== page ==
Democratic candidates New York Sen. Hillary Clinton and Illinois Sen. Barack Obama have each won contests in a number of states, but what really matters is how many delegates they accumulate for the Democratic Party's National Convention in Denver in August.
The magic number of delegates needed to clinch the presidential nomination is 2,025. But neither candidate has gotten anywhere near that number in state voting. If that continues, it could eventually fall to so-called superdelegates to decide the Democratic race.
The 796 superdelegates make up nearly 20 percent of the overall Democratic delegation this year. They are members of Congress, governors, party elders and activists. Party officials created superdelegates in the early 1980s so situations such as a deadlocked convention could be resolved by party insiders, said nominations expert Henry Brady of the University of California at Berkeley.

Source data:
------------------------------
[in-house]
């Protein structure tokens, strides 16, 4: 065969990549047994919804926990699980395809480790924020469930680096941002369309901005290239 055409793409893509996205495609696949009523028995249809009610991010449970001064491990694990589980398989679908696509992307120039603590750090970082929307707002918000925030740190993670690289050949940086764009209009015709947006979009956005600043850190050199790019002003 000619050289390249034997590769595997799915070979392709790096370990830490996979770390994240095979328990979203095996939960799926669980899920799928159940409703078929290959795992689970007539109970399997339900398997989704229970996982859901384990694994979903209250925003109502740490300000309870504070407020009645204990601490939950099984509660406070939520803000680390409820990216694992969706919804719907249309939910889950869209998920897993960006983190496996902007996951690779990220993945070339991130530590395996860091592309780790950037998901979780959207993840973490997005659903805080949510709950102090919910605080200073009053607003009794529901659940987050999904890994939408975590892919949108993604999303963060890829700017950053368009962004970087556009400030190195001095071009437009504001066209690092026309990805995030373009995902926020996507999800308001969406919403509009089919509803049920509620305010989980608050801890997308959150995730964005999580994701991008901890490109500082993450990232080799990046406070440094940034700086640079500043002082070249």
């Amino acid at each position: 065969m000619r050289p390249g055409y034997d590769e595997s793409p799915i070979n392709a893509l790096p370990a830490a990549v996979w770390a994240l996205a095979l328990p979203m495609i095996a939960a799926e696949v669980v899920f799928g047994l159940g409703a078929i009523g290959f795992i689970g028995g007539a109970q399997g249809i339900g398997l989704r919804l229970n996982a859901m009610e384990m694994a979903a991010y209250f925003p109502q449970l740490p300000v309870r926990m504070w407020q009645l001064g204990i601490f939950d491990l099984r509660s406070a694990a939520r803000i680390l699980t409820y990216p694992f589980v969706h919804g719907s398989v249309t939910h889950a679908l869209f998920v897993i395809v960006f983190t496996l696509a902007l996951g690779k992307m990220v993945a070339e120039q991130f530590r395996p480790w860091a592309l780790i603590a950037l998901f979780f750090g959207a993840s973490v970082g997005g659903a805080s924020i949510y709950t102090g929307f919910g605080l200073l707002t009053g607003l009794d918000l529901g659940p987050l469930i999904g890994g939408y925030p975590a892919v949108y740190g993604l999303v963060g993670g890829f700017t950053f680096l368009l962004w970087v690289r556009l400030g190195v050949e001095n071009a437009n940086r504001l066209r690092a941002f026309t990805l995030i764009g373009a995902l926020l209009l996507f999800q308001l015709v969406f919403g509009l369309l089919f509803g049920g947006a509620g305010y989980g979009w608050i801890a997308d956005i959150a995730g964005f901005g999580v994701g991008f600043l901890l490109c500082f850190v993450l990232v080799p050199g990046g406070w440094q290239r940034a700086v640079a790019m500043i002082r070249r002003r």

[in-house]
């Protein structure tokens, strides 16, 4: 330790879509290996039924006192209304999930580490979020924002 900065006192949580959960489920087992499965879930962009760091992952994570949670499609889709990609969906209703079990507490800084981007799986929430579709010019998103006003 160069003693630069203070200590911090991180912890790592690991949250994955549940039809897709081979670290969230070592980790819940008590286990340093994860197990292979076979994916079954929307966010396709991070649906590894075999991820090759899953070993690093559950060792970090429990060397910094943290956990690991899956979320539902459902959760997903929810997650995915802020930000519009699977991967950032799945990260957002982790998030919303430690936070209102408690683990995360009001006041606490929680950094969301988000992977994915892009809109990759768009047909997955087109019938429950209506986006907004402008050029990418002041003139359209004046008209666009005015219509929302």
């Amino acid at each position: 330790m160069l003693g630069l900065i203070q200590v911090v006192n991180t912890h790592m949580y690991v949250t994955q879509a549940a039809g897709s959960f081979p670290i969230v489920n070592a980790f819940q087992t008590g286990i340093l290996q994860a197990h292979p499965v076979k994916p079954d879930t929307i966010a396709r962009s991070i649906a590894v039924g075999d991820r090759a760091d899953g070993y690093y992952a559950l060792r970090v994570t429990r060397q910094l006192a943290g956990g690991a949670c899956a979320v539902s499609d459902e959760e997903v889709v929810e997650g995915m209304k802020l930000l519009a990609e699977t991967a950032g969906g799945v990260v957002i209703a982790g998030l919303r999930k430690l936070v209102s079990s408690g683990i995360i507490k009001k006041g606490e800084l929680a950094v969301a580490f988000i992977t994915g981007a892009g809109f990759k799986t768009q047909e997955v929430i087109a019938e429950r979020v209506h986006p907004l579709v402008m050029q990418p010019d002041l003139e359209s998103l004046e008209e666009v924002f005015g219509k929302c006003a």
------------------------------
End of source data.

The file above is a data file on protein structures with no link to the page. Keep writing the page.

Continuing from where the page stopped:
"There was a concern that somehow there wasn't enough adult supervision actually by the rest of the party, and so one way to get more of the party politicos and pros into the process was to create these superdelegates," Brady said.
More than half of the superdelegates have already endorsed either Clinton or Obama. Because Clinton has snagged more endorsements, she is slightly ahead of Obama in the total delegate tally — even though he actually won more regular, pledged delegates. Both are assiduously courting undecided superdelegates such as Ohio Democratic Sen. Sherrod Brown.
"I think the superdelegates will pretty much reflect what the voters have done," Brown said. "I think by August, one of the candidates will have begun to get momentum and have a substantial lead. I think the superdelegates will, in all likelihood, as we should, reflect that."
And if that does not happen?
Brown won't say when he will make an endorsement. But another senator, Florida Democrat Bill Nelson, has already backed Clinton; he wants this race decided before it gets to the convention, although he is not sure that is possible this year.